Grain moves from the grain elevator through a conveying system with parts from InterSystems, Schlagel and Mitchell Mill Systems and into a 5,000-bushel holding bin at the top of the feed mill. That holding bin feeds two roller mills, one from Lone Star Enterprises and another brought in from the old mill.

“We have two roller mills because we have two different sized grinds,” explains Hageman. “A fine grind at the 525- to 575-micron range and a courser grind in the 800 to 850 range. Many of our customers want a courser grind for bigger pigs and sows.”

After the corn is ground, it moves into a five-ton bin above a five-ton high-speed twin shaft mixer from Scott Equipment Co. A second five-ton bin also sits above the mixer with the feed formulation’s micro-ingredients inside. The micro-ingredients arrive at this bin through an Easy Automation system that gathers the required ingredients from two Easy Automation 16-bin micro-ingredient systems and Easy Automation four and six tote bulk bag systems.

“We have the capability to produce anywhere from 1,200 to 1,400 tons a day, possibly more depending on order sizes” says Hageman. “Double what we were producing in our old mill.”

After being mixed, the feed moves into one of 16 finished feed bins, each capable of holding 32 tons of finished feed.

A loadout system, comprised of parts from Cleveland Vibrator, Tom-Cin Metals and C & A Scale Services, loads the finished feed into one of Five Star’s 10 trucks. Hageman expects the mill to be mixing feed 20 hours/day if there is high enough demand, with trucks loading finished feed 24 hours/day.

One-person operation

A new mill running on a 24/7 schedule would generally require an increase in staff. Due to the automation system from Easy Automation and through cross-training staff, Five Star Cooperative’s New Hampton mill is able to operate with a staff of one.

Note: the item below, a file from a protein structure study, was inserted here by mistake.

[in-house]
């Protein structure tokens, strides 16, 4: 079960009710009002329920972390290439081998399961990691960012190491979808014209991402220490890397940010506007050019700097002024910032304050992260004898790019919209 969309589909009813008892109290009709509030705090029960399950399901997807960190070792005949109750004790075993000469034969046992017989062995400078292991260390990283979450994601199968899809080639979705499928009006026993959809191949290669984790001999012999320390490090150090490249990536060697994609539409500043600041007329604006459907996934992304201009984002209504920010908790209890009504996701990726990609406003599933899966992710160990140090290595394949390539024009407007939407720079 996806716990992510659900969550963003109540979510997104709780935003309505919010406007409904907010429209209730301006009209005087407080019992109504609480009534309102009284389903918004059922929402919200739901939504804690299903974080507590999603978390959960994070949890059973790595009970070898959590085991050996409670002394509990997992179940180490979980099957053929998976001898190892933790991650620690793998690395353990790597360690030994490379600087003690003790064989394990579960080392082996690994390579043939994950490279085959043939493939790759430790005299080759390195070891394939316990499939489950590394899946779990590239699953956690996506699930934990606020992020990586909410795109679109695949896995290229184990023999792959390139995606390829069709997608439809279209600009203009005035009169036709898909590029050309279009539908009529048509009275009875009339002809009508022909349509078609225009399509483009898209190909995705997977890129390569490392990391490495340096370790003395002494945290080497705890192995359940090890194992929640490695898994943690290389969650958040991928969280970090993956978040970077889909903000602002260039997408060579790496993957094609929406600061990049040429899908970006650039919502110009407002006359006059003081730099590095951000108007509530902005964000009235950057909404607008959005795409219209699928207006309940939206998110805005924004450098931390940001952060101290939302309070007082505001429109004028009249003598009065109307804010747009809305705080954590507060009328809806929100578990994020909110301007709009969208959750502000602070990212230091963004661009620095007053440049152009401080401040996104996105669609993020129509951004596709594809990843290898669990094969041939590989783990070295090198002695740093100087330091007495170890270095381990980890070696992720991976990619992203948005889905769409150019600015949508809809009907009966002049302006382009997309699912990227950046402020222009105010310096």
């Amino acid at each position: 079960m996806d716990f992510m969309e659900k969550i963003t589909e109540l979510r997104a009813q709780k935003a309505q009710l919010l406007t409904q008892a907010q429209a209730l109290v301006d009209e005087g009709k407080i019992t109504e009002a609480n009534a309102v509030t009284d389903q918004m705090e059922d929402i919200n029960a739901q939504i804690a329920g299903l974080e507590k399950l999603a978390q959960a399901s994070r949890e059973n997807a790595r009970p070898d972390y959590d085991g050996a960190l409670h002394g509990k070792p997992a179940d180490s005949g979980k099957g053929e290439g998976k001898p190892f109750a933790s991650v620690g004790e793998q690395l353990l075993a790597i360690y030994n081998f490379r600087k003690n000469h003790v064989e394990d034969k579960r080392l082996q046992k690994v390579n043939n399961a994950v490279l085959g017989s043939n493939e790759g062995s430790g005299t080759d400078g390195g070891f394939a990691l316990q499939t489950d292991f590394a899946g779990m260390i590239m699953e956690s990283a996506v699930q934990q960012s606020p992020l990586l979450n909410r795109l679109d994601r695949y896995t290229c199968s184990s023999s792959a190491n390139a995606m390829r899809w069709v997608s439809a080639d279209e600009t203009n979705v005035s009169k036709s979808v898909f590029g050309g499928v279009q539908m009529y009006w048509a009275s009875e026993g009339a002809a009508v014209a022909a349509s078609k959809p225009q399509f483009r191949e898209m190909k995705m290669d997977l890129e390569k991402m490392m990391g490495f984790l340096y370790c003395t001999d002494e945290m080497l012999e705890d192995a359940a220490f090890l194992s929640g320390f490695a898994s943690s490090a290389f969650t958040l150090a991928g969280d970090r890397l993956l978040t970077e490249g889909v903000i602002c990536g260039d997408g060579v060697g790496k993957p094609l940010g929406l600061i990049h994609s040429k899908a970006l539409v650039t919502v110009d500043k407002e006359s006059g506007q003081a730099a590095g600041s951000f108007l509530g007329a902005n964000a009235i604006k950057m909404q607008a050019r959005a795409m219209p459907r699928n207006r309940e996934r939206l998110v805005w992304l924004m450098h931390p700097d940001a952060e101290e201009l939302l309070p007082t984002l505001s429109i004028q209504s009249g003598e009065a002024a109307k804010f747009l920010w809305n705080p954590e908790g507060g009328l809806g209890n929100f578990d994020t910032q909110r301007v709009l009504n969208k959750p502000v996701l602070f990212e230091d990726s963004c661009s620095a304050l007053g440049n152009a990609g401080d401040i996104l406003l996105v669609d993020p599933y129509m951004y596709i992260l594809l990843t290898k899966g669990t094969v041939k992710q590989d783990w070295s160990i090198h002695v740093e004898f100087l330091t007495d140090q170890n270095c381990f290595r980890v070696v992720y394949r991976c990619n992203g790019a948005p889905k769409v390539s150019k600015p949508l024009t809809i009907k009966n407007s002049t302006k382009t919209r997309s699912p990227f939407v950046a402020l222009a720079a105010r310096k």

“The new mill’s design allows one person to operate it,” says Hageman. “We’re hoping that one person will be able to mix and keep the minor micro-ingredients bags loaded by themselves. Then we’ll bring in a second person from somewhere else at the location to help unload trucks and with maintenance items.”

Running the mill with such a small staff is possible because of the way Five Star has empowered its truck drivers to load trucks themselves.

“There is a camera system in the mill that allows a driver to take an iPad in his truck and operate the loadout system,” says Hageman. “He’ll be able to load the truck himself, watching a visual camera through his iPad for opening and closing his gate and will be able to move that truck by himself. At the old feed mill, we needed a driver and someone loading with manual cables.”

The camera system also makes the feed mill’s need to pull staff from other buildings on the site more manageable.

“We hope to have the camera system set up on other computers at the site,” says Hageman. “If a truck comes in, other employees can see it and help unload.

“The mill worker can keep mixing the feed with others helping out with different tasks, so we don’t slow that process down,” he continues. “We’re hoping once we get up and going that we can mix enough feed in 10 to 12 hours a day to do what our current business is, with room for expansion.”

The ability to adapt and develop innovative ways to use existing assets sets Five Star Cooperative up for success at its new mill. With it in their arsenal, Five Star Cooperative will continue its 104 year long mission to serve its members’ needs. ■